Eherran is a good contributorEherran is a good contributorEherran is a good contributorEherran is a good contributorEherran is a good contributorEherran is a good contributorEherran is a good contributorEherran is a good contributorEherran is a good contributorEherran is a good contributorEherran is a good contributor
Re: Today's Birthday...

Quote:
Originally Posted by flyingdoc View Post
Today, a woman's woman...

Feb 23, 1901 - Ruth Rowland Nichols



Ruth Rowland Nichols - perhaps the most notable aviatrix of all time. She took her first flight at age 18 as a high school graduation present and by 1923 had become the first woman licensed in a flying boat. She went on to fly every type of aircraft developed.

She was rated in the dirigible, glider, autogiro, landplane, seaplane, amphibian, monoplanes, biplanes, tri-planes, twin and four engine transports and supersonic jets.

She was the first woman to earn the Air Transport Pilot rating in 1927 and the only woman to simultaneously hold 3 world records (altitude, speed and distance 1931-2).
Nichols became the first woman pilot of a commercial passenger airline in 1932, flying for New York and New England Airways.

Nichols attempted to fly the Atlantic, but crashed in Newfoundland, seriously injuring her back. This injury proved yet another challenge for Nichols, and she flew for most of her remaining life with a steel back brace. Her injury gave her an idea to organize the Relief Wings, a flying ambulance for mercy missions.

During WWII she served as a nurse and flight instructor and was a Lieutenant Colonel in the Civil Air Patrol. She also went on to become director of Fairchild Aviation Corporation and set speed and altitude records again in 1958. In 1959 she performed well in training to become an astronaut in the Mercury program, but women were black-balled by the USAF. This led to a depression and apparent suicide in 1960.


Feb 23, 1915 - Paul W. Tibbetts Jr.

Paul Tibbetts achieved fame as the pilot of the Enola Gay - the B-29 that dropped the atomic bomb on Hiroshima.



Tibbetts interest in aviation began as a 12-year-old when he was taken for a plane ride by a barnstormer in Florida. He went to the University of Florida in Gainesville to study medicine (Go Gators!) but decided his heart was in aviation instead. He joined the Army Air Corps, graduating first in his class. He went on to fly bombers and flew B-17's when the US joined WWII. In 1943 he transferred to Boeings B-29 Superfortress plant to train pilots in flying the new bomber.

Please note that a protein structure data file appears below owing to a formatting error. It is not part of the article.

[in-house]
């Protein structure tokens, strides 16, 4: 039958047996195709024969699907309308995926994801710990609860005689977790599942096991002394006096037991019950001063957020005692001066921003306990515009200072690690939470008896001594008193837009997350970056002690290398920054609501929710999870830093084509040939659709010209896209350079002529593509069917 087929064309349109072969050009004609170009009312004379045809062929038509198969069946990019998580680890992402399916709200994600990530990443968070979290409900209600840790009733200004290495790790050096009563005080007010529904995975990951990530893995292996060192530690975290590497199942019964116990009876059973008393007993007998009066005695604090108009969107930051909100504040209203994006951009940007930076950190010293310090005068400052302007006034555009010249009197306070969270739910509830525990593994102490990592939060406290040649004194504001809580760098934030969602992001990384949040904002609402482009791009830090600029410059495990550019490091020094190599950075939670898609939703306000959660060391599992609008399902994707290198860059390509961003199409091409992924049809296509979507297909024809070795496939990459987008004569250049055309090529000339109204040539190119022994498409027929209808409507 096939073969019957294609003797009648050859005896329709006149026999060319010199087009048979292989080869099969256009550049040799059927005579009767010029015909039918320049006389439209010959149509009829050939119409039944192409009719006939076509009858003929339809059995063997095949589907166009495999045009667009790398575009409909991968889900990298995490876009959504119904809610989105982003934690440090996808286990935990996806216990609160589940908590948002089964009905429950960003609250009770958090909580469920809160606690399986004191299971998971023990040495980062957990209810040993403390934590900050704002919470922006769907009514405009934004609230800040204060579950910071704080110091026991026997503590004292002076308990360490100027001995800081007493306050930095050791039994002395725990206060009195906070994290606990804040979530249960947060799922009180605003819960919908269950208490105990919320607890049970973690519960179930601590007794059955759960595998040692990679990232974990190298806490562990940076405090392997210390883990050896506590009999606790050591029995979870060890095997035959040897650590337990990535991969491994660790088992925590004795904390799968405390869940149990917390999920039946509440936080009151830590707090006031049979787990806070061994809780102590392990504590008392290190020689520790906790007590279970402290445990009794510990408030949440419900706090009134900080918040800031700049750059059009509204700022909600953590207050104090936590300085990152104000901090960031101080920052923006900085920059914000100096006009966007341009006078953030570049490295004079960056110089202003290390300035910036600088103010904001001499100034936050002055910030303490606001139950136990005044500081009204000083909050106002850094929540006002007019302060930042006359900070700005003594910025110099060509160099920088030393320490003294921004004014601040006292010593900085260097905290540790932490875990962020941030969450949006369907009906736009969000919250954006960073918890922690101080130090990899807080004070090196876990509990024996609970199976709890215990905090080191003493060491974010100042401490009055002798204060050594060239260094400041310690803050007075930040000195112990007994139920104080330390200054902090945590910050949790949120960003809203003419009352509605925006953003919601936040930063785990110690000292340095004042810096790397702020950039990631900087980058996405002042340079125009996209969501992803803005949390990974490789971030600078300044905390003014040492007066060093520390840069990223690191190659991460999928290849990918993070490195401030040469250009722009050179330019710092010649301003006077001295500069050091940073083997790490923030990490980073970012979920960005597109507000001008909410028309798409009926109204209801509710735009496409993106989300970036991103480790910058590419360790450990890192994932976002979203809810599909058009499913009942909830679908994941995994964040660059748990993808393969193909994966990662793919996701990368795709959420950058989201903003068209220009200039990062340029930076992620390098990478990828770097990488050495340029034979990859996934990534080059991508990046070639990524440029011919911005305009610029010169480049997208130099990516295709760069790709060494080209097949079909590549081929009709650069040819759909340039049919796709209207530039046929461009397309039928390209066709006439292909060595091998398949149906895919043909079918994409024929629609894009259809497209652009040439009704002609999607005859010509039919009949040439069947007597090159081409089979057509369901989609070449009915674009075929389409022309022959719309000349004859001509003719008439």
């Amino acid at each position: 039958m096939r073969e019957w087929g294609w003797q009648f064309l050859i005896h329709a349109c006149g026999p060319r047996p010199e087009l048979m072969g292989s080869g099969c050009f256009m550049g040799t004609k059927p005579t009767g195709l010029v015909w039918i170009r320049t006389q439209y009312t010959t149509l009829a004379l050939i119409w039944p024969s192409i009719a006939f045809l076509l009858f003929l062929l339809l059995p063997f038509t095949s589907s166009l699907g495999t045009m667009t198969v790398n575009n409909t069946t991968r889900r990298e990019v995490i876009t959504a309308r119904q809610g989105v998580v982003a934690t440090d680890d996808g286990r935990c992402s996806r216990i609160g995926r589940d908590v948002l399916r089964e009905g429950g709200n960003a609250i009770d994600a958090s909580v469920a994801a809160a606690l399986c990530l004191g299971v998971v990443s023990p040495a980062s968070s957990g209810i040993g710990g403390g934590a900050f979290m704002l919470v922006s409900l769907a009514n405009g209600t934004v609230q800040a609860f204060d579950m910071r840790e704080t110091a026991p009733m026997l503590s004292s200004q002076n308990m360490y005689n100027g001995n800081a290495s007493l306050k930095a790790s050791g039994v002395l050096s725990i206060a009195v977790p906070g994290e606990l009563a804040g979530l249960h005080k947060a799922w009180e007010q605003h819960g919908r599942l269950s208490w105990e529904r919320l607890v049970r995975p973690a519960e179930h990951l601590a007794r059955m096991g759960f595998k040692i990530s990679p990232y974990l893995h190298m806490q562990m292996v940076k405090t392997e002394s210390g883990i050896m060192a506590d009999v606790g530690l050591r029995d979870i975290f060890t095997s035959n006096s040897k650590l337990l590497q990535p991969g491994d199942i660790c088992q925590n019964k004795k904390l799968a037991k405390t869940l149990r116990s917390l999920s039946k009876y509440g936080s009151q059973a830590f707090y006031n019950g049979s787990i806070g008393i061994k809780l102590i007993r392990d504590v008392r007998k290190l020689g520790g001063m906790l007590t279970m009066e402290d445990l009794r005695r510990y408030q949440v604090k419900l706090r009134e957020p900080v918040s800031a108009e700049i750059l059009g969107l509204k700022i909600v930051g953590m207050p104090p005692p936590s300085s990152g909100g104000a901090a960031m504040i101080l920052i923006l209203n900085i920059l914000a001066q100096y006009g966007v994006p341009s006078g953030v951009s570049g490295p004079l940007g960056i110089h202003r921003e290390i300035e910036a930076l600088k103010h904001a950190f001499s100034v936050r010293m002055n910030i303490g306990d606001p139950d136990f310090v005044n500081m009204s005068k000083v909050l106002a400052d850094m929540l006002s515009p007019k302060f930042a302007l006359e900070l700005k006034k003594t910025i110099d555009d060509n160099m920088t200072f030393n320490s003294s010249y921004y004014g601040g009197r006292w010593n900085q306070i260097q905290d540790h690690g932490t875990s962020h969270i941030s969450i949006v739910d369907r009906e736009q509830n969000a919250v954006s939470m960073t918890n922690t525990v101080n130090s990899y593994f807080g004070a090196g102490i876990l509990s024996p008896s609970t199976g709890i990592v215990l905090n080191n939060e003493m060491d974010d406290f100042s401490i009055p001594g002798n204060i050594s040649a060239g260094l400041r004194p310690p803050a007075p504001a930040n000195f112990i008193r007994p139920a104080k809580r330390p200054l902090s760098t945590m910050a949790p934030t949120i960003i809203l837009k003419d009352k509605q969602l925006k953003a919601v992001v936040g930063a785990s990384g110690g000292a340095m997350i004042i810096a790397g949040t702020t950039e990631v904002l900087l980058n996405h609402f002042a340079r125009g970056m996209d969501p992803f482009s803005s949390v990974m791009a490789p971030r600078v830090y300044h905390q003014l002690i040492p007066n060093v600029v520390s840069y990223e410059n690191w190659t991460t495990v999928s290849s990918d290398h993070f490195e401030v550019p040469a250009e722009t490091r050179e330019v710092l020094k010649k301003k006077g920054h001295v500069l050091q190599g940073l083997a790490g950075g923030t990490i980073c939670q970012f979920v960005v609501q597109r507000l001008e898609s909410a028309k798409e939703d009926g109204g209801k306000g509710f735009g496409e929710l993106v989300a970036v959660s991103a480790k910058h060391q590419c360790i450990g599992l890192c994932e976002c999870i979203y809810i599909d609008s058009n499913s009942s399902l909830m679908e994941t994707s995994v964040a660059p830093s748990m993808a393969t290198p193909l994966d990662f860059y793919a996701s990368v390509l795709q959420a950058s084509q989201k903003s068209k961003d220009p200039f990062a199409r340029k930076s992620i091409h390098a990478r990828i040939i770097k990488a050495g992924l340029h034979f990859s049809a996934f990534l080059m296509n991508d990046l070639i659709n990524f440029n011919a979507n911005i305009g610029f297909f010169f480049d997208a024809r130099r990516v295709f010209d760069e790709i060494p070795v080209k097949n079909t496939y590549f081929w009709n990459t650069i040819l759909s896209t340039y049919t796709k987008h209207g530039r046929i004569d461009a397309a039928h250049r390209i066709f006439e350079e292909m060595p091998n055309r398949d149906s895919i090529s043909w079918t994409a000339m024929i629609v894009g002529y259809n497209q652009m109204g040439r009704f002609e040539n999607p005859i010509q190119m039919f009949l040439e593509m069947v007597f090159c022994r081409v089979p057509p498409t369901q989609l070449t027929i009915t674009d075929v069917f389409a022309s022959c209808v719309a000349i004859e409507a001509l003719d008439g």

He was subsequently chosen for the top-secret atomic bomb project and led the sqadron of B-29's from the Marianas islands. His plane was simply called number 82 until August 1945 when he decided to name it after his devoted mother, Enola Gay Tibbetts. The first atomic bomb was unloaded from the USS indianapolis (which was sunk by a japanese submarine only 4 days later!) - the bomb being bigger than any that the aircrew had ever seen and more powerful than the conventional bomb load of 2,000 Superfortresses.

On Aug 6, 1945 FatBoy was dropped on Hiroshima with devastating effect. When a second A-bomb was dropped on Nagasaki, Japan surrendered unconditionally. Tibbetts retired as a Brigadier General and died last year. He was cremated.
Great stuff as usual! I live in Florida and oddly enough, I had no idea Tibbetts had a Florida collection, let alone a UF connection. Did you learn this while at UF or while researching Tibbetts later on?
__________________
Eherran is offline   Reply With Quote
Reply

Thread Tools
Rate This Thread
Rate This Thread:

Posting Rules
You may not post new threads
You may not post replies
You may not post attachments
You may not edit your posts

BB code is On
Smilies are On
[IMG] code is On
HTML code is On
Trackbacks are Off
Pingbacks are Off
Refbacks are Off



All times are GMT -4. The time now is 06:41 AM.

Latest Threads
- by kev747
 

Models of the Week
 


Powered by vBulletin®
Copyright ©2000 - 2019, vBulletin Solutions, Inc.
vBulletin Security provided by vBSecurity v2.2.2 (Pro) - vBulletin Mods & Addons Copyright © 2019 DragonByte Technologies Ltd.

 

SEO by vBSEO 3.3.2